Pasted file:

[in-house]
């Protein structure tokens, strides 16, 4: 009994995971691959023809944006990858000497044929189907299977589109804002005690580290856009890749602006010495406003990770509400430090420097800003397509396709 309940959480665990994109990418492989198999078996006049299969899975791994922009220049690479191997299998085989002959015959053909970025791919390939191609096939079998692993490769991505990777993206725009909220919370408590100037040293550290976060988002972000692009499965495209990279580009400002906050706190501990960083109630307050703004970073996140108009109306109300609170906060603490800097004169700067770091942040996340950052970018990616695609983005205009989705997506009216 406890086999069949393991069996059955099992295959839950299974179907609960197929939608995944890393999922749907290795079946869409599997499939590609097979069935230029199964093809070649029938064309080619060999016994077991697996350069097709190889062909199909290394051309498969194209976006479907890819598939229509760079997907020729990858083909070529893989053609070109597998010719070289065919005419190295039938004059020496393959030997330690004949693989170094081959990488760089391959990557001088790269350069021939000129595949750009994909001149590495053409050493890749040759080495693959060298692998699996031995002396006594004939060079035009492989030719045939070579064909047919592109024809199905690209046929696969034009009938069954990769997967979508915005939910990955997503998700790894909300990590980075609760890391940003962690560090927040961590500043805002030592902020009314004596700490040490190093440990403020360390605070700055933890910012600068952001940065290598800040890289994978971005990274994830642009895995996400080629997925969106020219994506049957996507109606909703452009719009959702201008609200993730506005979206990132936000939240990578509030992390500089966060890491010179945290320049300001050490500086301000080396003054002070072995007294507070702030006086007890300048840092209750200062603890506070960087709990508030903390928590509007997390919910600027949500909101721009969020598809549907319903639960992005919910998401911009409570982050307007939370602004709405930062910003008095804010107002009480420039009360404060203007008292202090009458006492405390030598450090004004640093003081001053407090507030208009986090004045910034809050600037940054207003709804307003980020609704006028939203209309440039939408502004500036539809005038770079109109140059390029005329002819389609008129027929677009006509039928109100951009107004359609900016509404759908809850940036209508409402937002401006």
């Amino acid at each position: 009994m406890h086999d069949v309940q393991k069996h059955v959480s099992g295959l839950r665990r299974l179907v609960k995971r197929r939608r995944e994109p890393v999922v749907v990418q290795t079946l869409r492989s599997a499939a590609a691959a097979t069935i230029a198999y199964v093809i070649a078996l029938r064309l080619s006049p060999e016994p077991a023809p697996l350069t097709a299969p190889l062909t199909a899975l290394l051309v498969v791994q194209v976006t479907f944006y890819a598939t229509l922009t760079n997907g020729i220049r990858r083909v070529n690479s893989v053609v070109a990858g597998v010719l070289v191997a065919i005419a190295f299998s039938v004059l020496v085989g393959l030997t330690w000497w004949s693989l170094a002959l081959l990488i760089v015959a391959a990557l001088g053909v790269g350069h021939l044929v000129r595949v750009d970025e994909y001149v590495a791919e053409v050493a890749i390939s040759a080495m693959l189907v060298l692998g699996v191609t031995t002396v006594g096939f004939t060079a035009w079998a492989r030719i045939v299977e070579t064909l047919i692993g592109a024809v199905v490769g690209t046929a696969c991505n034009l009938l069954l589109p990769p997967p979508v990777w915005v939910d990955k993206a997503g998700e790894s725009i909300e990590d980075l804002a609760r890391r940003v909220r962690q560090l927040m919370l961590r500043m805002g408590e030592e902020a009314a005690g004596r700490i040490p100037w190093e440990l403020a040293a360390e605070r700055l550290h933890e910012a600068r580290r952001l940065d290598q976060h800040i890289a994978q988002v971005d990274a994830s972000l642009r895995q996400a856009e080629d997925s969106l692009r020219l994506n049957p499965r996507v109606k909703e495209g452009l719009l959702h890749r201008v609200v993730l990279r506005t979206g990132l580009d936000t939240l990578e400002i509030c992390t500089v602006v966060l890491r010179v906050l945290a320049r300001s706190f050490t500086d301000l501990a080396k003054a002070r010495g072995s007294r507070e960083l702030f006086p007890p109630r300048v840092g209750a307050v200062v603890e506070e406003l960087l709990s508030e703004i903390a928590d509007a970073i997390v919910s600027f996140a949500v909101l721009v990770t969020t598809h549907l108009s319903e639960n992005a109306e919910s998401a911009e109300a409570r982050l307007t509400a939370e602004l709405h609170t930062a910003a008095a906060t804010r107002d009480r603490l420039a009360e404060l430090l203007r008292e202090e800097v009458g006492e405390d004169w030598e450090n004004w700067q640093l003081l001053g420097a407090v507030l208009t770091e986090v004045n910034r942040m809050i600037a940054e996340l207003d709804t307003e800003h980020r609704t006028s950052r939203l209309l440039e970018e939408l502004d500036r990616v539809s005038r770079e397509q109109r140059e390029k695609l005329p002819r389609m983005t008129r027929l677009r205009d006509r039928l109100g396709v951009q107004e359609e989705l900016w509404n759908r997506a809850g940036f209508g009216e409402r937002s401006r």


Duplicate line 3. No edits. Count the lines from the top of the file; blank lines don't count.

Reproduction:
């Amino acid at each position: 009994m406890h086999d069949v309940q393991k069996h059955v959480s099992g295959l839950r665990r299974l179907v609960k995971r197929r939608r995944e994109p890393v999922v749907v990418q290795t079946l869409r492989s599997a499939a590609a691959a097979t069935i230029a198999y199964v093809i070649a078996l029938r064309l080619s006049p060999e016994p077991a023809p697996l350069t097709a299969p190889l062909t199909a899975l290394l051309v498969v791994q194209v976006t479907f944006y890819a598939t229509l922009t760079n997907g020729i220049r990858r083909v070529n690479s893989v053609v070109a990858g597998v010719l070289v191997a065919i005419a190295f299998s039938v004059l020496v085989g393959l030997t330690w000497w004949s693989l170094a002959l081959l990488i760089v015959a391959a990557l001088g053909v790269g350069h021939l044929v000129r595949v750009d970025e994909y001149v590495a791919e053409v050493a890749i390939s040759a080495m693959l189907v060298l692998g699996v191609t031995t002396v006594g096939f004939t060079a035009w079998a492989r030719i045939v299977e070579t064909l047919i692993g592109a024809v199905v490769g690209t046929a696969c991505n034009l009938l069954l589109p990769p997967p979508v990777w915005v939910d990955k993206a997503g998700e790894s725009i909300e990590d980075l804002a609760r890391r940003v909220r962690q560090l927040m919370l961590r500043m805002g408590e030592e902020a009314a005690g004596r700490i040490p100037w190093e440990l403020a040293a360390e605070r700055l550290h933890e910012a600068r580290r952001l940065d290598q976060h800040i890289a994978q988002v971005d990274a994830s972000l642009r895995q996400a856009e080629d997925s969106l692009r020219l994506n049957p499965r996507v109606k909703e495209g452009l719009l959702h890749r201008v609200v993730l990279r506005t979206g990132l580009d936000t939240l990578e400002i509030c992390t500089v602006v966060l890491r010179v906050l945290a320049r300001s706190f050490t500086d301000l501990a080396k003054a002070r010495g072995s007294r507070e960083l702030f006086p007890p109630r300048v840092g209750a307050v200062v603890e506070e406003l960087l709990s508030e703004i903390a928590d509007a970073i997390v919910s600027f996140a949500v909101l721009v990770t969020t598809h549907l108009s319903e639960n992005a109306e919910s998401a911009e109300a409570r982050l307007t509400a939370e602004l709405h609170t930062a910003a008095a906060t804010r107002d009480r603490l420039a009360e404060l430090l203007r008292e202090e800097v009458g006492e405390d004169w030598e450090n004004w700067q640093l003081l001053g420097a407090v507030l208009t770091e986090v004045n910034r942040m809050i600037a940054e996340l207003d709804t307003e800003h980020r609704t006028s950052r939203l209309l440039e970018e939408l502004d500036r990616v539809s005038r770079e397509q109109r140059e390029k695609l005329p002819r389609m983005t008129r027929l677009r205009d006509r039928l109100g396709v951009q107004e359609e989705l900016w509404n759908r997506a809850g940036f209508g009216e409402r937002s401006r």